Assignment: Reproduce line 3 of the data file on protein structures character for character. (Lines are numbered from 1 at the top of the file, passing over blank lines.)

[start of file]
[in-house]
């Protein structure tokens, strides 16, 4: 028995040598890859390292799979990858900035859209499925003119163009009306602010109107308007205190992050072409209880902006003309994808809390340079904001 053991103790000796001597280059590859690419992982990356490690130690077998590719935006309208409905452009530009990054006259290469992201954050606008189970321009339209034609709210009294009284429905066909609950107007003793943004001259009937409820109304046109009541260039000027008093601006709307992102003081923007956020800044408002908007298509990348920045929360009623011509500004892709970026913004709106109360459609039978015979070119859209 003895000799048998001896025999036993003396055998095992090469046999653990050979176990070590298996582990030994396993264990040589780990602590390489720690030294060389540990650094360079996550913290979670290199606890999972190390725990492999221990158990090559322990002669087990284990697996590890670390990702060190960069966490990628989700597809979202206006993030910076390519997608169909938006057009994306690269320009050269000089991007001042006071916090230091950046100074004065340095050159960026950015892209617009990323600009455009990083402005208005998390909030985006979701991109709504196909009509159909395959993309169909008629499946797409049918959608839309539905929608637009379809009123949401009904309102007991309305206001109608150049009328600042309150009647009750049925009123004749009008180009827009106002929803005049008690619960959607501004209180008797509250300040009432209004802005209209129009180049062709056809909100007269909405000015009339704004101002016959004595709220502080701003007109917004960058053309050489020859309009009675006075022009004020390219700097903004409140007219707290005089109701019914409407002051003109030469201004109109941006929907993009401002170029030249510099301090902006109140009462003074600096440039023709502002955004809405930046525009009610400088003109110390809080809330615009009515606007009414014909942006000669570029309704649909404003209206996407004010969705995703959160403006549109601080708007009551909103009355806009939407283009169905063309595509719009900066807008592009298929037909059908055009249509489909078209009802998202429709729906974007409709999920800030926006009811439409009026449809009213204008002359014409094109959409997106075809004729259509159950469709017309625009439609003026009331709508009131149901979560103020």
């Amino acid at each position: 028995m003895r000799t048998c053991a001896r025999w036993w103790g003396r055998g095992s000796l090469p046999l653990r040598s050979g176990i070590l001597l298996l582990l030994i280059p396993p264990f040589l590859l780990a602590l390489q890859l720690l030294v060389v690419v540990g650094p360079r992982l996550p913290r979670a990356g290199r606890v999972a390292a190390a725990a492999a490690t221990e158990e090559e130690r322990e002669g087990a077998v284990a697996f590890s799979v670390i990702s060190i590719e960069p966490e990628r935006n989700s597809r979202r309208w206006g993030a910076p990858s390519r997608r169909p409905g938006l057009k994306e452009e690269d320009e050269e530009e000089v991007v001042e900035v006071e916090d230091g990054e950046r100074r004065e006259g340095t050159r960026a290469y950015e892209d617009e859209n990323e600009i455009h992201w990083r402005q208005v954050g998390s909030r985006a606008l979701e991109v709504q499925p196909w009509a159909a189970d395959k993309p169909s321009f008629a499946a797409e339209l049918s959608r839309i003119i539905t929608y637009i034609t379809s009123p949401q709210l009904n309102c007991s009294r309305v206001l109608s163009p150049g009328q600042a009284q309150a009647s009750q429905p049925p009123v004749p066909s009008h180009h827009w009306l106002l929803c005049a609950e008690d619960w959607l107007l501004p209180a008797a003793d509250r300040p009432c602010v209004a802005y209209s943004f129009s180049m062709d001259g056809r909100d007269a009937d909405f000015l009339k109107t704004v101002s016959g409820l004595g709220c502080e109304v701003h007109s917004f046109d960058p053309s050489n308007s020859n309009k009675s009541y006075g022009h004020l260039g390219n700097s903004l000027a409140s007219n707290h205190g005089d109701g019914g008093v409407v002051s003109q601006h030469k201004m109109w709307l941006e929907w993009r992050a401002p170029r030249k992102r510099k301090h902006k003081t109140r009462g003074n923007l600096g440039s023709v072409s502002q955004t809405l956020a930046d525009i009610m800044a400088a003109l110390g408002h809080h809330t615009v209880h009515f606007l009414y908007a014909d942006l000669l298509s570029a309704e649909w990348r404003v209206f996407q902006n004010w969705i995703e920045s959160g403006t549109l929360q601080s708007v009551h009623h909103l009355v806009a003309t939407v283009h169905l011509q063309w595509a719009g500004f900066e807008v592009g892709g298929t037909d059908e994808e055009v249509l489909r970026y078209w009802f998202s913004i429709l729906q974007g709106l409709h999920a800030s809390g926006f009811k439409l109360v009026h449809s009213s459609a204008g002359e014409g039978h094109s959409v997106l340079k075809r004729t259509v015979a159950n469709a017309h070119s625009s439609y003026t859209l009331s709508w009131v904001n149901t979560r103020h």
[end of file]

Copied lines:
């Amino acid at each position: 028995m003895r000799t048998c053991a001896r025999w036993w103790g003396r055998g095992s000796l090469p046999l653990r040598s050979g176990i070590l001597l298996l582990l030994i280059p396993p264990f040589l590859l780990a602590l390489q890859l720690l030294v060389v690419v540990g650094p360079r992982l996550p913290r979670a990356g290199r606890v999972a390292a190390a725990a492999a490690t221990e158990e090559e130690r322990e002669g087990a077998v284990a697996f590890s799979v670390i990702s060190i590719e960069p966490e990628r935006n989700s597809r979202r309208w206006g993030a910076p990858s390519r997608r169909p409905g938006l057009k994306e452009e690269d320009e050269e530009e000089v991007v001042e900035v006071e916090d230091g990054e950046r100074r004065e006259g340095t050159r960026a290469y950015e892209d617009e859209n990323e600009i455009h992201w990083r402005q208005v954050g998390s909030r985006a606008l979701e991109v709504q499925p196909w009509a159909a189970d395959k993309p169909s321009f008629a499946a797409e339209l049918s959608r839309i003119i539905t929608y637009i034609t379809s009123p949401q709210l009904n309102c007991s009294r309305v206001l109608s163009p150049g009328q600042a009284q309150a009647s009750q429905p049925p009123v004749p066909s009008h180009h827009w009306l106002l929803c005049a609950e008690d619960w959607l107007l501004p209180a008797a003793d509250r300040p009432c602010v209004a802005y209209s943004f129009s180049m062709d001259g056809r909100d007269a009937d909405f000015l009339k109107t704004v101002s016959g409820l004595g709220c502080e109304v701003h007109s917004f046109d960058p053309s050489n308007s020859n309009k009675s009541y006075g022009h004020l260039g390219n700097s903004l000027a409140s007219n707290h205190g005089d109701g019914g008093v409407v002051s003109q601006h030469k201004m109109w709307l941006e929907w993009r992050a401002p170029r030249k992102r510099k301090h902006k003081t109140r009462g003074n923007l600096g440039s023709v072409s502002q955004t809405l956020a930046d525009i009610m800044a400088a003109l110390g408002h809080h809330t615009v209880h009515f606007l009414y908007a014909d942006l000669l298509s570029a309704e649909w990348r404003v209206f996407q902006n004010w969705i995703e920045s959160g403006t549109l929360q601080s708007v009551h009623h909103l009355v806009a003309t939407v283009h169905l011509q063309w595509a719009g500004f900066e807008v592009g892709g298929t037909d059908e994808e055009v249509l489909r970026y078209w009802f998202s913004i429709l729906q974007g709106l409709h999920a800030s809390g926006f009811k439409l109360v009026h449809s009213s459609a204008g002359e014409g039978h094109s959409v997106l340079k075809r004729t259509v015979a159950n469709a017309h070119s625009s439609y003026t859209l009331s709508w009131v904001n149901t979560r103020h």